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RE: MOT current
Original poster: "John H. Couture" <couturejh-at-mgte-dot-com>
To All -
Big balls of flame.
Putting your life in danger.
You can avoid all these hazards by using a variac and bringing the voltage
up slowly. Even Terry does this.
From: Tesla list [mailto:tesla-at-pupman-dot-com]
Sent: Wednesday, October 01, 2003 8:39 PM
Subject: RE: MOT current
Original poster: Terry Fritz <teslalist-at-twfpowerelectronics-dot-com>
At 06:08 PM 10/1/2003, you wrote:
>I was wondering how one measured the current of a MOT with out putting
>their life or multimeter at risk. You can not feed it a lower voltage
>because of it's non linear current behavior(pain in the A$$). any tips
>would be greatly obliged
Not putting you life at risk is easy. Just stay far away from the test
when you run it. Don't go holding the meter in your hand or anything. Be
about ten feet away if anything goes bad...
I assume you mean the short circuit current. The current is roughly 1.5
amp so any multimeter that can handle that AC current can do it. You just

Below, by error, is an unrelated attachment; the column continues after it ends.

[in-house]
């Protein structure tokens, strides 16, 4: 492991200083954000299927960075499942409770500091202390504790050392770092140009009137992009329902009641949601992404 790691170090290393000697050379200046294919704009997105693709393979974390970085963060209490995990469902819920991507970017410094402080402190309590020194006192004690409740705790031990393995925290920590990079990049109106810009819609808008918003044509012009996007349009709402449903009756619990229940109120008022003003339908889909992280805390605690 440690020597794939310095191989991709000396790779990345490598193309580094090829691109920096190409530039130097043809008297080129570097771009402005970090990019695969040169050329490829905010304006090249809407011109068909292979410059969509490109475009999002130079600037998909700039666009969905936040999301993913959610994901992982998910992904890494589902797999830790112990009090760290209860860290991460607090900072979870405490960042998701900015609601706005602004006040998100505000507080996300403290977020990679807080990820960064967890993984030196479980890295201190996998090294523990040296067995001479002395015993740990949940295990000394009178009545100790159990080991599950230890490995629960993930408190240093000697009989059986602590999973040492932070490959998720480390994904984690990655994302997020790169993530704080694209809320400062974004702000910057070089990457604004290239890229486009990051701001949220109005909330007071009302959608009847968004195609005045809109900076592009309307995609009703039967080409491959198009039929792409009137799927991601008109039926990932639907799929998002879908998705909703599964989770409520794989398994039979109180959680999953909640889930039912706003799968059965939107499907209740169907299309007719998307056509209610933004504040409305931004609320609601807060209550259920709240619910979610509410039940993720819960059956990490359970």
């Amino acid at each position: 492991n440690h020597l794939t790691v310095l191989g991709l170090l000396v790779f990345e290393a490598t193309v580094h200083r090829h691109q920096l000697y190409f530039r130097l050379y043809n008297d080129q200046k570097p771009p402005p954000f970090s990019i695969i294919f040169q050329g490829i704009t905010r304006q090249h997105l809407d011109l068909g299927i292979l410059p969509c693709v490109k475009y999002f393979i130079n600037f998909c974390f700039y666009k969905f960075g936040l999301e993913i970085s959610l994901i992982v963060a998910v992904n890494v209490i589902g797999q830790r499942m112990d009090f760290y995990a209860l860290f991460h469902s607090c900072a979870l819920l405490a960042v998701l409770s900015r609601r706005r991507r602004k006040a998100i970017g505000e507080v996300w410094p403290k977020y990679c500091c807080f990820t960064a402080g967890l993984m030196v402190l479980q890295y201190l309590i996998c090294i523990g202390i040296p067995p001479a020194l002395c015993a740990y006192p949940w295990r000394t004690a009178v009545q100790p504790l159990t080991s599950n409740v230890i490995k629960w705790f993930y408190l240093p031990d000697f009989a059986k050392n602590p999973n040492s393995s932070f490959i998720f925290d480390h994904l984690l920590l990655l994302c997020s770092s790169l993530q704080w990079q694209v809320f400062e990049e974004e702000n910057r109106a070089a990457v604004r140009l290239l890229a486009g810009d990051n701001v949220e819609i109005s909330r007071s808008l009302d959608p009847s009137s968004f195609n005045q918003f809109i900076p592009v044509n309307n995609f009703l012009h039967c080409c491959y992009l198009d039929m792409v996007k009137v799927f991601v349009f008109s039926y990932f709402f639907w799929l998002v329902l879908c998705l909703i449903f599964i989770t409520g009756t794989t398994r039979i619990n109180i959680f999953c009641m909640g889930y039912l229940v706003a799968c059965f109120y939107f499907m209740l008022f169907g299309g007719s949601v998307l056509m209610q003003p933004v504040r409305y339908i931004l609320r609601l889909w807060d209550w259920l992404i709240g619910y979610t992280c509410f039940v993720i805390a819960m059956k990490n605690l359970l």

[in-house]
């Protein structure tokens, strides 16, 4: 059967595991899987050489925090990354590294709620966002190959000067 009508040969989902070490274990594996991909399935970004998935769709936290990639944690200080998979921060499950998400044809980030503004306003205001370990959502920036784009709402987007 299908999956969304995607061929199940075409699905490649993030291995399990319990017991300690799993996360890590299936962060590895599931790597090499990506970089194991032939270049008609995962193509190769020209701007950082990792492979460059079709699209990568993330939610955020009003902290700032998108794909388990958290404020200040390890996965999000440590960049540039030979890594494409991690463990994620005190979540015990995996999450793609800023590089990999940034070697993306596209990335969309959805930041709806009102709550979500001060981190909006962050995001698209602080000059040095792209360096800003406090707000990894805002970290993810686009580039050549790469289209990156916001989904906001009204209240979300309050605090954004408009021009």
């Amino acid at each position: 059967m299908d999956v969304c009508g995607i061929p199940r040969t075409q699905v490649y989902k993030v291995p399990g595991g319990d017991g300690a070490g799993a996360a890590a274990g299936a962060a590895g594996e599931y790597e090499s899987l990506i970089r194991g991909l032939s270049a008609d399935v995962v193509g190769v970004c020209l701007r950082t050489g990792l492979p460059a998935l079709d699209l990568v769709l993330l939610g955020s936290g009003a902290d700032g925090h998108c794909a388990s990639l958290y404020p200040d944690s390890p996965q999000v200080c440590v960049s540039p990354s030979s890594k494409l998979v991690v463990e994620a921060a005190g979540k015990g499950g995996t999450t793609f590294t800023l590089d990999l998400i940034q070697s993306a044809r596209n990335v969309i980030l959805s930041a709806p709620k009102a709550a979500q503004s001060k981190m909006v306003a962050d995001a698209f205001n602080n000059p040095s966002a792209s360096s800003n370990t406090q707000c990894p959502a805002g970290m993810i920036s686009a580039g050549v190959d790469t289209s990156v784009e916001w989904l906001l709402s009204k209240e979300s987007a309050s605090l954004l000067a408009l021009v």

hook the meter up across and basically shorting the MOT output, get far
away, turn it on and take the reading before the lights go out. It draws
about 25 to 30 amps so the house fuse will blow in a few seconds...
One thing not to do is goof up and leave the meter in the voltage
mode. The meter will instantly go up in a big ball of flame!! You need
the meter's current shunts basically shorting the MOT output down to very
low voltage. Best to have the off switch and a fire extinguisher
handy... Of course, if you don't feel comfortable and confident in doing
the test, just don't!! If anything goes bad, it will go very bad...
Now for the easy way... The current is 1.5 amps ACrms. Just trust
me!! ;-)) When you do the actual test, the high line current will drop
the line voltage about 10 volts anyway so you are not going to get any
better accuracy anyway. Just assume the short circuit current is 1.5 amps
and you will be very close. The one I tested was 1.40 amps short and 1860
volts open circuit.